Atoms and dipolar substances

  1. Apr 20, 2014 #1
    Can an atom be considered as an example of a dipole? It has positive charge in the nucleus and negative charge around it. So, can't it act as a dipole?
     
  2. jcsd
  3. Apr 20, 2014 #2
    No. In the absence of an external electric field an isolated atom does not carry any electric dipole moment. The electron has equal probability of being on one side of the nucleus or the other.

    The absence of an electric dipole moment is one of the shortcomings of the Bohr model of the hydrogen atom.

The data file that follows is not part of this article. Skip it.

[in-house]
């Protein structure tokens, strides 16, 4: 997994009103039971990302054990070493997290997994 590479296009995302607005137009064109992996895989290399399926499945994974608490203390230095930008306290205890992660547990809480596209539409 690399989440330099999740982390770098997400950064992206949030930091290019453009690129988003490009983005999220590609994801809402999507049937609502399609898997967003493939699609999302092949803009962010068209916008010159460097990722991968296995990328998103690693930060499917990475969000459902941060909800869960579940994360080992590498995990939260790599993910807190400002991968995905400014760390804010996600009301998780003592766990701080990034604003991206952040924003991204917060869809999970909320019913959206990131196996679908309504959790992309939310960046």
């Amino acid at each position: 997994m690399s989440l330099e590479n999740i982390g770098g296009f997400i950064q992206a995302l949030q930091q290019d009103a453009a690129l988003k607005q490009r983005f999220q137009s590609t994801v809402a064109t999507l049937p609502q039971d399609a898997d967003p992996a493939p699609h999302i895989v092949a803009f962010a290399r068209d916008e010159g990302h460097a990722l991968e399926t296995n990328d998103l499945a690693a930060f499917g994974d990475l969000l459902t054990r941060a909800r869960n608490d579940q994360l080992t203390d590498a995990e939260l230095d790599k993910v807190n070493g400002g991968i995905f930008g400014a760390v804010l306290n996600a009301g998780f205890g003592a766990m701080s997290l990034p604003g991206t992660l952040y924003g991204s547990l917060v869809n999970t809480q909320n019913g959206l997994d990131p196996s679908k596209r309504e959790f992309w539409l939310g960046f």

http://en.wikipedia.org/wiki/Bohr_model

    On the other hand, an external electric field can shift the electron distribution and thus induce a small electric dipole.
     
  4. Apr 20, 2014 #3

    Vanadium 50

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